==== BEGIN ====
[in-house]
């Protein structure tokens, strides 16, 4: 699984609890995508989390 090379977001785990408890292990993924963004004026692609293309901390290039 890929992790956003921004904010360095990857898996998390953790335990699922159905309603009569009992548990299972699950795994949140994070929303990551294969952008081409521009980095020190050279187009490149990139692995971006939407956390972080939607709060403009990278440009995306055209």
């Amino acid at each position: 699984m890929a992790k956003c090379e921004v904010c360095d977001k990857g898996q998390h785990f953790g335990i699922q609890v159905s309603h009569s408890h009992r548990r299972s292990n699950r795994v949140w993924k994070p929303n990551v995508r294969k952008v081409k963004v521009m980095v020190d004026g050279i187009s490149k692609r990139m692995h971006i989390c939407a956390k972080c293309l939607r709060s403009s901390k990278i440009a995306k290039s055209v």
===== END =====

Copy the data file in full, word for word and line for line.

[in-house]
């Protein structure tokens, strides 16, 4: 699984609890995508989390 090379977001785990408890292990993924963004004026692609293309901390290039 890929992790956003921004904010360095990857898996998390953790335990699922159905309603009569009992548990299972699950795994949140994070929303990551294969952008081409521009980095020190050279187009490149990139692995971006939407956390972080939607709060403009990278440009995306055209």
């Amino acid at each position: 699984m890929a992790k956003c090379e921004v904010c360095d977001k990857g898996q998390h785990f953790g335990i699922q609890v159905s309603h009569s408890h009992r548990r299972s292990n699950r795994v949140w993924k994070p929303n990551v995508r294969k952008v081409k963004v521009m980095v020190d004026g050279i187009s490149k692609r990139m692995h971006i989390c939407a956390k972080c293309l939607r709060s403009s901390k990278i440009a995306k290039s055209v």